Yehei Shlama Rabbah Min Shemaya Al Maaloula

Forgive me for such a strange title. Its first five words mean “May a great peace descend from heaven” in Aramaic, a cognate language of Hebrew that is the linguistic foundation of the Talmud, the great Jewish oral tradition. These words are found in the second to last line of the Jewish prayer known as the Kaddish. One version of the Kaddish is recited by mourners after the death of a loved one, yet other versions routinely punctuate the daily life of Jewish prayer and Torah study.

The last two words of the title, Al Maaloula, refer to a small town nestled in the anti-Lebanon Mountains in Western Syria. Maaloula is one of the last places on earth where a dialect of Aramaic apparently related to that used by Jesus is still spoken by its Syrian Christian residents. Altogether, the above title means, “May a great peace descend from heaven upon the town of Maaloula.”

For years, the rare Aramaic spoken in Maaloula, has been dying, as its younger residents assimilate into Arabic speaking Syrian society. Now Maaloula, a town which is a rare treasure of religious culture and tolerance, is at risk of dying. It is the site of fierce battles between pro-Assad government military forces and the terrorist rebel group, Jabhat al-Nusra. If there is one thing that both sides in this phase of the bloody Syrian civil war agree upon, it is that no life is too sacred and no aspect of human civilization is too valuable to be declared off limits in a battle with your enemy.

Once a language that was spoken extensively from Israel to what were then Babylonia and Persia, Aramaic is now largely gone, mere pockets of its dialects surviving in Syria and among some Christian communities and their church liturgies in Iraq. The Jewish Babylonian version of Aramaic remains alive and well, howbeit in the rarefied sacred environment of the Talmud, the regular study of which many Jews, myself among them, engage in worldwide. I am ashamed that until now I have paid little attention to the butchering of the Syrian people by their government and by Al Qaeda. Strangely, this weird, persistent link between Maaloula’s Aramaic and the Aramaic I use for Torah study jarred me awake to the unfolding atrocity.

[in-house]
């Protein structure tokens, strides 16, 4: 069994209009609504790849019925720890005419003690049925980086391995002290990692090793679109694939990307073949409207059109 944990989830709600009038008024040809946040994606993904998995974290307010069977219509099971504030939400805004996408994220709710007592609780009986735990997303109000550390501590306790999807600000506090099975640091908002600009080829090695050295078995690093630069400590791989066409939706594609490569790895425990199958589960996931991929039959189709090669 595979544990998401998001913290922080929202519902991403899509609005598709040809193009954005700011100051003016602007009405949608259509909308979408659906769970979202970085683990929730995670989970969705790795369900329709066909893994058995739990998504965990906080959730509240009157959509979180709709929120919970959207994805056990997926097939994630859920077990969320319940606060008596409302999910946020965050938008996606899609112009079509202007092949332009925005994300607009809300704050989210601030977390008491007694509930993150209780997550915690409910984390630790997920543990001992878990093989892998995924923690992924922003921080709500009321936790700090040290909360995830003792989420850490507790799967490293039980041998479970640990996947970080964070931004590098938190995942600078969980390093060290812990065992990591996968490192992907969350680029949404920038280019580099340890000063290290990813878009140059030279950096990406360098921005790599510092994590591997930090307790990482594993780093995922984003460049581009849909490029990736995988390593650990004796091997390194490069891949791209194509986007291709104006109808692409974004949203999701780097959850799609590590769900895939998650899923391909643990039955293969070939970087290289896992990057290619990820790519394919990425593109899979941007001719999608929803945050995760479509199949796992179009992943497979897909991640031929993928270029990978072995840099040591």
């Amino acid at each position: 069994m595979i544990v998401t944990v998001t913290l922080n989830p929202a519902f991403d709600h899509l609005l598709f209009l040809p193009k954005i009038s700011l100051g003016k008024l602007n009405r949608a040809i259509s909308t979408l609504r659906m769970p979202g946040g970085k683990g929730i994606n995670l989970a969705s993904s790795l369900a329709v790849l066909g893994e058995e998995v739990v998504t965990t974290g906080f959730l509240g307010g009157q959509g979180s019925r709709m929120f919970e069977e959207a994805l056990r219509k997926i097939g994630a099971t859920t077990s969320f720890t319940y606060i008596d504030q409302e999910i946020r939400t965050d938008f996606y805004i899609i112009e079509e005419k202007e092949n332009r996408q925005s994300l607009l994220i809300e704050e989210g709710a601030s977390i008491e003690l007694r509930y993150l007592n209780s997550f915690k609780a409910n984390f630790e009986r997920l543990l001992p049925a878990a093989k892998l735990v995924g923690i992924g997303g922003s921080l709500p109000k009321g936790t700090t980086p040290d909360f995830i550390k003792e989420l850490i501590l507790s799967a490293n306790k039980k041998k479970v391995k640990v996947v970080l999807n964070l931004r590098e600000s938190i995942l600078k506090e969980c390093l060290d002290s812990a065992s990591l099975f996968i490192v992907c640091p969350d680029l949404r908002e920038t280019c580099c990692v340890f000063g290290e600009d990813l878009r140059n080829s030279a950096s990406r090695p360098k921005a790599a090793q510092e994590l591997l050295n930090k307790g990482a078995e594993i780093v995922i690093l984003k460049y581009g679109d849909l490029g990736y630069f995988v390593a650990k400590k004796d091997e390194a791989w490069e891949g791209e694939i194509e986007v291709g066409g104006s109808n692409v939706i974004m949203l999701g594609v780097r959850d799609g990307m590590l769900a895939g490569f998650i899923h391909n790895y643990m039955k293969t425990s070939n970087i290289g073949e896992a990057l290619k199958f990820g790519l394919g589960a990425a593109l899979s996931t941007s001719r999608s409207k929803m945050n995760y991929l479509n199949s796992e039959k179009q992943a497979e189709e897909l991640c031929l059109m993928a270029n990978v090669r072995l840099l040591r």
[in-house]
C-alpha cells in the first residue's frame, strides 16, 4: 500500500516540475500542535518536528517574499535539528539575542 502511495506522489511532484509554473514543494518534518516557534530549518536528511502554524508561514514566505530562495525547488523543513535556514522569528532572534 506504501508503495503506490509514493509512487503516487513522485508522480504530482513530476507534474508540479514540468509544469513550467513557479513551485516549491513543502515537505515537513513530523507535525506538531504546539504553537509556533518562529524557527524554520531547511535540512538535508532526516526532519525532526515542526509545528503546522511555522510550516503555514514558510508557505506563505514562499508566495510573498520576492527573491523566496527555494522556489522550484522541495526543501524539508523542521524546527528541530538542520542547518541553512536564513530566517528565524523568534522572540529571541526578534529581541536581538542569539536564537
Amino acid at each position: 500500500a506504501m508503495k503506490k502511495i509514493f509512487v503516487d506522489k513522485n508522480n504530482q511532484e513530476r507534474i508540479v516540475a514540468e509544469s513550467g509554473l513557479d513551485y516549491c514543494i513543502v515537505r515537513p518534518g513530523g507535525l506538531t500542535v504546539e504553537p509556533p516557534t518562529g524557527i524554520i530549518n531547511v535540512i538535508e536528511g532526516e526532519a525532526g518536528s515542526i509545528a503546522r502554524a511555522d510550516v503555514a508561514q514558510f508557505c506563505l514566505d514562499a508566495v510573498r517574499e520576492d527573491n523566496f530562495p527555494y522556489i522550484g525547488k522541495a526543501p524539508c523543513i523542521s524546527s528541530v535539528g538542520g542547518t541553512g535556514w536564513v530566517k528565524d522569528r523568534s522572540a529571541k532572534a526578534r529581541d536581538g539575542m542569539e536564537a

After I first read about Maaloula’s suffering in the Times of Israel, I tried to read about “all things Maaloula”. Google Images cannot to do justice to this town which is a visually stunning pilgrimage town and proposed UN world heritage site. As holy as it is beautiful, Maaloula has proudly preserved its ancient roots in the Melkite Catholic and Syrian Orthodox churches, even as some of its young people have abandoned their heritage and Muslim families have moved in. However, its Aramaic history intrigues me the most. I downloaded audio files from obscure academic websites of contemporary Western Aramaic speakers, straining to hear a few words that are familiar echoes of the Talmud’s legal discussions and legends that I love and to which I am devoted. I understood nothing. The two dialects likely separated into distinct languages over the centuries and Maaloula’s Aramaic has also been infused with Arabic. More importantly, Talmudic Aramaic has by now become the product of centuries of Jewish academic culture that have transformed it into its own uniquely Jewish religious language.

Still, these two Aramaic languages share more than a distant ancestor. The ancient Syrian version is dying, possibly along with its people. The ancient Jewish version lives on in one narrow realm of our people, who have experienced what it is like to nearly die. Both languages reflect the fragility of cultures and religions when they are pressured by assimilation and oppressed by persecution. Both of them reflect the persistence of communities in worshipping, speaking, and living as they always have: with fierce pride, despite – or perhaps precisely because of – the hatred of the majorities among which they live. Maaloula is one among possibly hundreds of minority cultures around the world that live in this kind of crisis. Paying attention to any of them can be so emotionally numbing that I often tend to ignore them, especially the ones too large and horrible to embrace such as the genocide in Darfur. Yet for me as a Jew, Maaloula is a microcosm of Jewish and other minority experiences that I dare not ignore. Physical and cultural extinction are taking place before us once again. They threaten to extinguish another piece of humankind, along with a piece of our humanity as well. Auschwitz, Darfur, and Maaloula are all radically different, yet they all involve the toxic mix of power and hatred that emboldens dictators, while good people negotiate measured responses to them.

The Aramaic line that forms the above title could become part of a Mourners’ Kaddish for Maaloula and its precious human legacy. This Sukkot, as we express gratitude for life and bounty, I wonder if the family of nations will do anything to make sure that, instead, this line remains part of a Kaddish prayer for Maaloula’s continued peace and prosperity.

About the Author
Dan Ornstein is rabbi at Congregation Ohav Shalom and a writer living in Albany, NY. He is the author of Cain v. Abel: A Jewish Courtroom Drama (The Jewish Publication Society, 2020. Check out his website at
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